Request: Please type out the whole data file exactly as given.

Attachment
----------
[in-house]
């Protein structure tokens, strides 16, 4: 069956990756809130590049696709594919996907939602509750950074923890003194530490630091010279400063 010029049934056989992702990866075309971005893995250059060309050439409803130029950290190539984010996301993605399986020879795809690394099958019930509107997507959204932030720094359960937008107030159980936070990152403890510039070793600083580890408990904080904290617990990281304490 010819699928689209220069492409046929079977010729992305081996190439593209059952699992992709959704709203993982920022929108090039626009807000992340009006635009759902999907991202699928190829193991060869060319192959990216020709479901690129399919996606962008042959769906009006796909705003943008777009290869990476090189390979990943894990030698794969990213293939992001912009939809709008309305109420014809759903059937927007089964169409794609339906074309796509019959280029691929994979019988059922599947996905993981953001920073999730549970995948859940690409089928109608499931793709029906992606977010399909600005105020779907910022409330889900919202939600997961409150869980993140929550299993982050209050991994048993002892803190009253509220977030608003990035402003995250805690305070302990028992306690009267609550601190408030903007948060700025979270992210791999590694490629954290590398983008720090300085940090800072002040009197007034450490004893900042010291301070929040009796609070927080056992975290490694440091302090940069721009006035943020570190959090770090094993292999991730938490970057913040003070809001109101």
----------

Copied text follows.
[in-house]
């Protein structure tokens, strides 16, 4: 069956990756809130590049696709594919996907939602509750950074923890003194530490630091010279400063 010029049934056989992702990866075309971005893995250059060309050439409803130029950290190539984010996301993605399986020879795809690394099958019930509107997507959204932030720094359960937008107030159980936070990152403890510039070793600083580890408990904080904290617990990281304490 010819699928689209220069492409046929079977010729992305081996190439593209059952699992992709959704709203993982920022929108090039626009807000992340009006635009759902999907991202699928190829193991060869060319192959990216020709479901690129399919996606962008042959769906009006796909705003943008777009290869990476090189390979990943894990030698794969990213293939992001912009939809709008309305109420014809759903059937927007089964169409794609339906074309796509019959280029691929994979019988059922599947996905993981953001920073999730549970995948859940690409089928109608499931793709029906992606977010399909600005105020779907910022409330889900919202939600997961409150869980993140929550299993982050209050991994048993002892803190009253509220977030608003990035402003995250805690305070302990028992306690009267609550601190408030903007948060700025979270992210791999590694490629954290590398983008720090300085940090800072002040009197007034450490004893900042010291301070929040009796609070927080056992975290490694440091302090940069721009006035943020570190959090770090094993292999991730938490970057913040003070809001109101």